If you freeze a bowl of cereal and milk, it takes about 4 hours of thaw time before it is soft enough to eat. If you start thawing at 9:00am, what time will the cereal be ready to eat?  Bonus, if you want to eat the cereal at 7:30am, what time would you have to start thawing it?
Level 2:  A Tank of Fun:  
Empty the clothes out of a drawer. Line it with plastic, fill it with water and fish to make an aquarium. Do you think this would surprise someone if you did it to them? Let’s say you put in 14 goldfish, and 6 tetras. What fraction of the fish are tetras?
Bonus: Now add 12 more fish of varying kinds. If ⅛ of all the fish are tangs, how many fish are tangs?


Level 3: Create a problem:
Make up a math problem about a joke you played, or about a joke you might play some day.





Credit: Bedtime Math for the prank ideas.

Friday, March 10, 2017

Number Soup Mar. 6, 2017


Problem of the Week (Mar. 6, 2017)
Number Soup
Directions: Write your work on a separate sheet of paper. Label the paper with your FULL name, your teacher, and which problem(s) you are handing in, then staple it to this sheet.
SHOW ALL YOUR WORK on a separate sheet of paper.
PLEASE BE NEAT AND ORGANIZED.

Use these digits when solving this week’s problems.
1 2 3 4 5 6 7 8 9

Level 1:  High and Low:
  1. Find the highest total when adding 4 different digits listed above.
_____ + _____ + _____ + _____ = __________ Now describe a mental math strategy to add the digits.

    B. Find the lowest total when adding 4 different digits listed above.
_____ + _____ + _____ + _____ = __________
Level 2:  Back and Forth:  Use your answers from the Level 1 question. Can you figure out a way to arrange the 8 digits you used in Level 1 to make an addition problem that adds up to 11,110? Show your different attempts (don’t erase).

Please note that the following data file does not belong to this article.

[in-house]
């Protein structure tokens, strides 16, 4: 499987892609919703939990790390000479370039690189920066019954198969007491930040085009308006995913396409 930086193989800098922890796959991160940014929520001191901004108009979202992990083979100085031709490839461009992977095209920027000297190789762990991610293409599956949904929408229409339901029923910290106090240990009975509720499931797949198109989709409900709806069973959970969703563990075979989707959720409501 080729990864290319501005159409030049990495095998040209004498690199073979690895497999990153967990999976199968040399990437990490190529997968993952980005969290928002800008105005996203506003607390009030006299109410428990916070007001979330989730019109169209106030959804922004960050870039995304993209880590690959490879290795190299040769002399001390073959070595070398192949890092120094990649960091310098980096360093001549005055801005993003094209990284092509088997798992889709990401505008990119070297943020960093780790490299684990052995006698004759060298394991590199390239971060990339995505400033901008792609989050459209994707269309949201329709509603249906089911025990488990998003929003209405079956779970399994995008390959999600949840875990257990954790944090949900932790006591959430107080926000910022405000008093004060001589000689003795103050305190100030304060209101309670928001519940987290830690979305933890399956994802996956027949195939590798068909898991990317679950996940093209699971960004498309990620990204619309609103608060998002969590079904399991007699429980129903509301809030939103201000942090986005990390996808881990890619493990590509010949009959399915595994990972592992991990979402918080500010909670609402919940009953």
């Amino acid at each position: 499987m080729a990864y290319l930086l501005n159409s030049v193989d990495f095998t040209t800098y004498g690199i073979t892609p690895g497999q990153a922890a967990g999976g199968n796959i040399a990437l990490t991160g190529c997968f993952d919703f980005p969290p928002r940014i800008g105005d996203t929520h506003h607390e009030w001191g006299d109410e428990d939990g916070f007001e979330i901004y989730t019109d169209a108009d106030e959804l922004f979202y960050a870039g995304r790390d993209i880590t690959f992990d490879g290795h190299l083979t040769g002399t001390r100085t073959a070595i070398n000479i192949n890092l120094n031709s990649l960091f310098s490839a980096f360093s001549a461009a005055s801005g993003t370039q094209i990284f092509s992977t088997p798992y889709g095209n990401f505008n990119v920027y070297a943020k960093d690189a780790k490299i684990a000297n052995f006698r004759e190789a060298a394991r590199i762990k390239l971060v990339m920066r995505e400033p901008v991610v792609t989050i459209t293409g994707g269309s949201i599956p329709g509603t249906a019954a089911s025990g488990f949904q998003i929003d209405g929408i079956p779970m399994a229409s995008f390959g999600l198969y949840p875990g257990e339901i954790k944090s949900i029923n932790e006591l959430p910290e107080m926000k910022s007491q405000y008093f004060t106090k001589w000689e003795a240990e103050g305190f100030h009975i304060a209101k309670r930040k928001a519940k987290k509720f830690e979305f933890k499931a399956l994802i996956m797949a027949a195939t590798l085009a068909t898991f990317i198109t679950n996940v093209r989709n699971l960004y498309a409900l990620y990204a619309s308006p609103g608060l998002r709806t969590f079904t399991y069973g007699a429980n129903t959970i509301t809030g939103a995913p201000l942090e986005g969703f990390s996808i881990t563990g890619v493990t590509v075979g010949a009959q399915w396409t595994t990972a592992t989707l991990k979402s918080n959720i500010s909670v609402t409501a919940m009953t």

_____  _____  _____  _____
+ _____  _____  _____  _____
_______________________________
                 1    1  ,   1     1      0

Level 3: Create a Puzzle: Now it is your turn to create a puzzle for me using the same 9 digits on the top of this page. Write the math puzzle with clear instructions on a separate sheet of paper.


Sunday, February 26, 2017

Alphabet Soup Feb. 27, 2017


Problem of the Week (Feb. 27, 2017)
Alphabet Soup

Directions: Write your work on a separate sheet of paper. Label the paper with your FULL name, your teacher, and which problem(s) you are handing in, then staple it to this sheet.
SHOW ALL YOUR WORK on a separate sheet of paper.
PLEASE BE NEAT AND ORGANIZED.


Level 1:  Take Flight: This puzzle is one that Mrs. Bailey found in a airplane flight magazine. She thought you might enjoy it. Directions: In the subtraction problem below, each letter stands for one digit from 0-9. Each letter is a different number. Find the value of A, B, and C.
A B A                     A=? B=? C=?
-   C A
                                                                              A B
Level 2:  Code Breakers:  This puzzle is adapted from puzzles found in a book titled Code Breakers published by Mindware. Solve the puzzle by determining what number belongs in place of each letter. All the numbers are whole numbers, positive numbers, and they can’t be zero. The numbers can be one digit (ex. 8) or more than one digit (ex. 13). In the puzzle, the letter A must always be the same number throughout the puzzle, and the same goes for B and C.
A=?  B=?  C=?
B + C = 13
C + C = 12
A + B = 10
Level 3: Advanced Code Breaker: Read the instructions above for Level 2, except instead of A, B, and C you will be have D, E, and F. Now try to solve this puzzle.
D=? E=? F=?
D + E + F = 14
F + E + E + F = 22
D + E + F + D + E = 21